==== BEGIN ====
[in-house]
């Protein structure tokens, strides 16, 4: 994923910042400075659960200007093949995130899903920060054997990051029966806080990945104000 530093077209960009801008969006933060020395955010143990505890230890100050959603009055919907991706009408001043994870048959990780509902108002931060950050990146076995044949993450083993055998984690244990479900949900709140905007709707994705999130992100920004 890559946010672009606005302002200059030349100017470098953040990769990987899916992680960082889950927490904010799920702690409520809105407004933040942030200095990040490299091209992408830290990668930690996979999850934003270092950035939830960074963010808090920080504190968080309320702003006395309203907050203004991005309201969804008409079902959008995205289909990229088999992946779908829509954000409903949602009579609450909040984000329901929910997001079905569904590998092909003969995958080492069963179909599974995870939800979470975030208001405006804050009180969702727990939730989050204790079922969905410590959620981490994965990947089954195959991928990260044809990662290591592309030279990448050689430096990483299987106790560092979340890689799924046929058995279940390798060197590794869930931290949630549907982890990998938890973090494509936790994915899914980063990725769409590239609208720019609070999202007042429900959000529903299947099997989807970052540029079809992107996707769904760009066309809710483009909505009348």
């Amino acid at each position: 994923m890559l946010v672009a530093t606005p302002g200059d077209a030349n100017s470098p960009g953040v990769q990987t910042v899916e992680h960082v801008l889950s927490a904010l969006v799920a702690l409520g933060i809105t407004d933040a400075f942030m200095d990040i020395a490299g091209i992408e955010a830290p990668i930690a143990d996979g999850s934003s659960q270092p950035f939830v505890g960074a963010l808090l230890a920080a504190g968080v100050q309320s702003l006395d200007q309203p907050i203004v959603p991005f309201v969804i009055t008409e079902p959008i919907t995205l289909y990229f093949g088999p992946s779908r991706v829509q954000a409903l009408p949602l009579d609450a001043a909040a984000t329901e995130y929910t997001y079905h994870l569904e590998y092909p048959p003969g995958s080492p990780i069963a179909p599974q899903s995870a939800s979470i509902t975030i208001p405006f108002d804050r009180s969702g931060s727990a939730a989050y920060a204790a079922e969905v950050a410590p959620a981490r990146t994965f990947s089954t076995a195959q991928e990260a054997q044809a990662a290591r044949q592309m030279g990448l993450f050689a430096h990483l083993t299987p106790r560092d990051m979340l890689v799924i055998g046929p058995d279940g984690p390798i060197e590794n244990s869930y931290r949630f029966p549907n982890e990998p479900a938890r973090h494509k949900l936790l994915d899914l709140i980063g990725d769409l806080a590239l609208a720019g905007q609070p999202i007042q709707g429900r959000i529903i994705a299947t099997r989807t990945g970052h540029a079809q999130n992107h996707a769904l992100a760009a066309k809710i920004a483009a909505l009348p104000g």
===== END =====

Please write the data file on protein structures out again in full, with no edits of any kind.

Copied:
[in-house]
């Protein structure tokens, strides 16, 4: 994923910042400075659960200007093949995130899903920060054997990051029966806080990945104000 530093077209960009801008969006933060020395955010143990505890230890100050959603009055919907991706009408001043994870048959990780509902108002931060950050990146076995044949993450083993055998984690244990479900949900709140905007709707994705999130992100920004 890559946010672009606005302002200059030349100017470098953040990769990987899916992680960082889950927490904010799920702690409520809105407004933040942030200095990040490299091209992408830290990668930690996979999850934003270092950035939830960074963010808090920080504190968080309320702003006395309203907050203004991005309201969804008409079902959008995205289909990229088999992946779908829509954000409903949602009579609450909040984000329901929910997001079905569904590998092909003969995958080492069963179909599974995870939800979470975030208001405006804050009180969702727990939730989050204790079922969905410590959620981490994965990947089954195959991928990260044809990662290591592309030279990448050689430096990483299987106790560092979340890689799924046929058995279940390798060197590794869930931290949630549907982890990998938890973090494509936790994915899914980063990725769409590239609208720019609070999202007042429900959000529903299947099997989807970052540029079809992107996707769904760009066309809710483009909505009348």
């Amino acid at each position: 994923m890559l946010v672009a530093t606005p302002g200059d077209a030349n100017s470098p960009g953040v990769q990987t910042v899916e992680h960082v801008l889950s927490a904010l969006v799920a702690l409520g933060i809105t407004d933040a400075f942030m200095d990040i020395a490299g091209i992408e955010a830290p990668i930690a143990d996979g999850s934003s659960q270092p950035f939830v505890g960074a963010l808090l230890a920080a504190g968080v100050q309320s702003l006395d200007q309203p907050i203004v959603p991005f309201v969804i009055t008409e079902p959008i919907t995205l289909y990229f093949g088999p992946s779908r991706v829509q954000a409903l009408p949602l009579d609450a001043a909040a984000t329901e995130y929910t997001y079905h994870l569904e590998y092909p048959p003969g995958s080492p990780i069963a179909p599974q899903s995870a939800s979470i509902t975030i208001p405006f108002d804050r009180s969702g931060s727990a939730a989050y920060a204790a079922e969905v950050a410590p959620a981490r990146t994965f990947s089954t076995a195959q991928e990260a054997q044809a990662a290591r044949q592309m030279g990448l993450f050689a430096h990483l083993t299987p106790r560092d990051m979340l890689v799924i055998g046929p058995d279940g984690p390798i060197e590794n244990s869930y931290r949630f029966p549907n982890e990998p479900a938890r973090h494509k949900l936790l994915d899914l709140i980063g990725d769409l806080a590239l609208a720019g905007q609070p999202i007042q709707g429900r959000i529903i994705a299947t099997r989807t990945g970052h540029a079809q999130n992107h996707a769904l992100a760009a066309k809710i920004a483009a909505l009348p104000g």